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Teaching and Learning of Energy in K – 12 Education

  • Robert F. Chen
  • Arthur Eisenkraft
  • David Fortus
  • Joseph Krajcik
  • Knut Neumann
  • Jeffrey Nordine
  • Allison Scheff

Table of contents

  1. Front Matter
    Pages i-ix
  2. Arthur Eisenkraft, Jeffrey Nordine, Robert F. Chen, David Fortus, Joseph Krajcik, Knut Neumann et al.
    Pages 1-11
  3. What Should Students Know About Energy?

  4. What Does the Research Say About the Teaching and Learning About Energy?

  5. Challenges Associated with the Teaching and Learning of Energy

  6. Opportunities and Approaches for Teaching and Learning About Energy

    1. Front Matter
      Pages 237-240
    2. Sara Lacy, R. G. Tobin, Marianne Wiser, Sally Crissman
      Pages 241-265
    3. Angelica M. Stacy, Karen Chang, Janice Coonrod, Jennifer Claesgens
      Pages 285-299
    4. Melanie M. Cooper, Michael W. Klymkowsky, Nicole M. Becker
      Pages 301-316
    5. Rui Wei, William Reed, Jiuhua Hu, Cong Xu
      Pages 317-335
    6. Joseph Krajcik, Robert F. Chen, Arthur Eisenkraft, David Fortus, Knut Neumann, Jeffrey Nordine et al.
      Pages 357-363
  7. Back Matter
    Pages 365-379

About this book

Introduction

This volume presents current thoughts, research, and findings that were presented at a summit focusing on energy as a cross-cutting concept in education, involving scientists, science education researchers and science educators from across the world. The chapters cover four key questions: what should students know about energy, what can we learn from research on teaching and learning about energy, what are the challenges we are currently facing in teaching students this knowledge, and what needs be done to meet these challenges in the future? 
Energy is one of the most important ideas in all of science and it is useful for predicting and explaining phenomena within every scientific discipline. The challenge for teachers is to respond to recent policies requiring them to teach not only about energy as a disciplinary idea but also about energy as an analytical framework that cuts across disciplines. Teaching energy as a crosscutting concept can equip a new generation of scientists and engineers to think about the latest cross-disciplinary problems, and it requires a new approach to the idea of energy.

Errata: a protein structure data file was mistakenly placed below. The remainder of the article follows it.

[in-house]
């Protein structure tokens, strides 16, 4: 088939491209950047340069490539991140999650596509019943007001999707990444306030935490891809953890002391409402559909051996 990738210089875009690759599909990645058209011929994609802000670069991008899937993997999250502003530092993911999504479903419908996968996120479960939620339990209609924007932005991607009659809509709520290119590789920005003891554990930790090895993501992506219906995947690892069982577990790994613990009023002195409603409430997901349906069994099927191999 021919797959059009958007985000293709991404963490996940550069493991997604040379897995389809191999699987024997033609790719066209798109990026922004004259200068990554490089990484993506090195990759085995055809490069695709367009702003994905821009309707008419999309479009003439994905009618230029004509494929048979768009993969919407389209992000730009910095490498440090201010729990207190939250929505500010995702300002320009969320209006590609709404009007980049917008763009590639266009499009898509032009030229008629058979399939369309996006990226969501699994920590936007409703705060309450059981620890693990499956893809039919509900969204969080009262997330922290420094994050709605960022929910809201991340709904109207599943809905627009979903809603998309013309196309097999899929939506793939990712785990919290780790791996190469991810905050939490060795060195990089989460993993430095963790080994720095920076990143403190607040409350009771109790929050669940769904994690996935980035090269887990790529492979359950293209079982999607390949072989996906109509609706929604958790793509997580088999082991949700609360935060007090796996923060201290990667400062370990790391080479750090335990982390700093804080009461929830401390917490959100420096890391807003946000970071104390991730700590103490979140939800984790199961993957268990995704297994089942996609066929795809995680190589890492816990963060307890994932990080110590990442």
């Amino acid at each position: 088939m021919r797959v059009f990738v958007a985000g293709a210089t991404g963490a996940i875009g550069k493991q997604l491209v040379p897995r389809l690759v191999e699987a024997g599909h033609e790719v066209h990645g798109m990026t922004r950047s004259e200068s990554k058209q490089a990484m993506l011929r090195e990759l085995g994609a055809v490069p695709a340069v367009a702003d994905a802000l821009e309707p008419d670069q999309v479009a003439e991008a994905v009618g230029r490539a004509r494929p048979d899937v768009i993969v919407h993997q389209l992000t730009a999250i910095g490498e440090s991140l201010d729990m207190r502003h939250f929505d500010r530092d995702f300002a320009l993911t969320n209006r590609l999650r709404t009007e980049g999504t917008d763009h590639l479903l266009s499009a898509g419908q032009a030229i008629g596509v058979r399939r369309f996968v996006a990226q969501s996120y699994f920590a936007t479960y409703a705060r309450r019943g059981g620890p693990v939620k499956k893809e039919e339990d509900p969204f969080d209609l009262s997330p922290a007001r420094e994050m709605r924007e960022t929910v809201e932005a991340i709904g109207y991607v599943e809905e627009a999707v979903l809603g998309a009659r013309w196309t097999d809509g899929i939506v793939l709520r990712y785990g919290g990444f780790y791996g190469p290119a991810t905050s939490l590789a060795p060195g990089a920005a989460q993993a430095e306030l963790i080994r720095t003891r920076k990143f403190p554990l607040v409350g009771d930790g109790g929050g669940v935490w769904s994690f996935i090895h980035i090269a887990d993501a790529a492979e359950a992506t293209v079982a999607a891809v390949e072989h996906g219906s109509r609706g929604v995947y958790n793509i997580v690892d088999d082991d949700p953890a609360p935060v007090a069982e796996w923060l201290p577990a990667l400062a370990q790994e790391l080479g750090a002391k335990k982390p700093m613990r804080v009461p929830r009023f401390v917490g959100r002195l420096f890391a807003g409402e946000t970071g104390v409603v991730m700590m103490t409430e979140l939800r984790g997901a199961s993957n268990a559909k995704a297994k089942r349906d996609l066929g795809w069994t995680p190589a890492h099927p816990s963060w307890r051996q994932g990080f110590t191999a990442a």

This book examines the latest challenges of K-12 teaching about energy, including how a comprehensive understanding of energy can be developed. The authors present innovative strategies for learning and teaching about energy, revealing overlapping and diverging views from scientists and science educators. The reader will discover investigations into the learning progression of energy, how understanding of energy can be examined, and proposals for future directions for work in this arena.
Science teachers and educators, science education researchers and scientists themselves will all find the discussions and research presented in this book engaging and informative. 

Keywords

Boston Energy in Science Teaching Project chemistry education energy transfer learning progression learning science misconceptions energy physics education science education students understanding energy teaching energy teaching energy conception teaching energy conservation teaching energy forms teaching energy transformation teaching science

Editors and affiliations

  • Robert F. Chen
    • 1
  • Arthur Eisenkraft
    • 2
  • David Fortus
    • 3
  • Joseph Krajcik
    • 4
  • Knut Neumann
    • 5
  • Jeffrey Nordine
    • 6
  • Allison Scheff
    • 7
  1. 1.Environmental, Earth and Ocean SciencesUniversity of Massachusetts, BostonBostonUSA
  2. 2.Education and Human DevelopmentUniversity of Massachusetts, BostonBostonUSA
  3. 3.Weizmann Institute of ScienceRehovotIsrael
  4. 4.College of EducationMichigan State UniversityEast LansingUSA
  5. 5.Leibniz-Institute for Science and Mathematics Education (IPN)KielGermany
  6. 6.San Antonio Children's MuseumSan AntonioUSA
  7. 7.Massachusetts Department of Higher EducationBostonUSA

Bibliographic information